Although this theoretically daring volume may present difficulties to readers who are not familiar with psychoanalytical theory, by integrating classical psychoanalytical concepts into the current discussion of prejudice, Young-Bruehl's challenging work serves as a provocative corrective to the perceptual illusions and superficialities spawned by the customary social scientific approach. It's a book that is sure to have enormous implications for historians, war theorists, criminologists and other scholars interested in understanding the multiple facets of various kinds of prejudice...[She] provide[s] us with a brilliant new sense of the territory and allows us to ask new questions about different kinds of prejudices and their particularly virulent modern forms.
Elisabeth Young-Bruehl has written a bold and important book of comprehensive scope, and she has done so with historical and psychoanalytic sophistication. She addresses a topic of utmost concern to citizens of good will, and she treats this topic with full respect for its complexity.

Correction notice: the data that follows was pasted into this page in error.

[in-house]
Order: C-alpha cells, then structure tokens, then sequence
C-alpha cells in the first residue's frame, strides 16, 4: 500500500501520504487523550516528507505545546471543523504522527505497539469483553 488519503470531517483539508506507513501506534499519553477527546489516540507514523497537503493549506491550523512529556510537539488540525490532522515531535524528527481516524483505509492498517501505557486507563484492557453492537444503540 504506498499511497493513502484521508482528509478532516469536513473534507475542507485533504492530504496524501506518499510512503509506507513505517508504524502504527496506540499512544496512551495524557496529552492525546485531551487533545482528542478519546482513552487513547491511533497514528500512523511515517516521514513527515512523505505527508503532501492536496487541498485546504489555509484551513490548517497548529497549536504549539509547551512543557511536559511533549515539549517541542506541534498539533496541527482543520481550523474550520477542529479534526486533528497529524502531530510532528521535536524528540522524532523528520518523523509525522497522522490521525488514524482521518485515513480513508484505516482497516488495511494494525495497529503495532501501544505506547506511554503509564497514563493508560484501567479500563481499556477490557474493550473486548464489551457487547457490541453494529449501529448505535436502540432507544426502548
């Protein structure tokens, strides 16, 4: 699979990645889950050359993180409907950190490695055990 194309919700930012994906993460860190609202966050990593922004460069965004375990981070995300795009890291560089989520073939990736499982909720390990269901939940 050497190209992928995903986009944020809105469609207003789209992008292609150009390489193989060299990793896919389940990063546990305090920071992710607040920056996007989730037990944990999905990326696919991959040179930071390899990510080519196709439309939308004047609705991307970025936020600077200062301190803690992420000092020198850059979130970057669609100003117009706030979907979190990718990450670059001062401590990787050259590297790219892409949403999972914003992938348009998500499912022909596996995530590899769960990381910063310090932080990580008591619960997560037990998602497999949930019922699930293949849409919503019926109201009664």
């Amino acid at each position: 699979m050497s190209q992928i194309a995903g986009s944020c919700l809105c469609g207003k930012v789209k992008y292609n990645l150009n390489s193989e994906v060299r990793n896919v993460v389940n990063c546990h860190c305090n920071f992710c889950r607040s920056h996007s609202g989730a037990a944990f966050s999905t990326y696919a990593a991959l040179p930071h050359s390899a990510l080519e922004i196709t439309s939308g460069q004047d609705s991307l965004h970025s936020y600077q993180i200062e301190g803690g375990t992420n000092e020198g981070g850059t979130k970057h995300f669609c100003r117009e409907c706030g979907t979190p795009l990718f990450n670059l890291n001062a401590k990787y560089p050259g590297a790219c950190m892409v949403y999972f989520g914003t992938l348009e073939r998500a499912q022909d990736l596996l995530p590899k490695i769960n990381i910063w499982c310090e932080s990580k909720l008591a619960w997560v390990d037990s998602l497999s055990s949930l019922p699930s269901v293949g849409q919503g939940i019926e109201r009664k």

For a psychoanalyst, one of the many felicitous consequences of reading Elisabeth Young-Bruehl's impressively panoramic study is being drawn into a reconsideration of the relationship between the terms 'clinical' and 'prejudicial'. This relationship is often thought tangential. But for Young-Bruehl, it is an intimate relationship. She thinks of individual psychopathologies and socially mediated hatreds as conceptually bound...[Young-Bruehl] presents the phenomena of racisms, sexisms, homophobias and anti-Semitism mainly through the use of historical and literary texts. Her reach is extensive and compelling.
Clearly written and accessible to general as well as scholarly readers, this is a major work in personality and culture that asserts the plurality rather than the unity of prejudice. The author...integrates psychoanalytic concepts with sociological and historical readings...Impressively erudite, [the author] knows 'how culture shapes the study of itself.' Young-Bruehl confronts a great and enduring scourge of humanity while enriching many fields. Along with new and challenging ideas, this book provides an indispensable survey of past scholarship.
Prejudice against another group is quite different from preference for one's own. Starting from this basic insight, Young-Bruehl develops a much needed inquiry of the ideologies of desire, where political theory meets psychoanalysis.
- 640 pages
- 6-3/8 x 9-1/4 inches
- Harvard University Press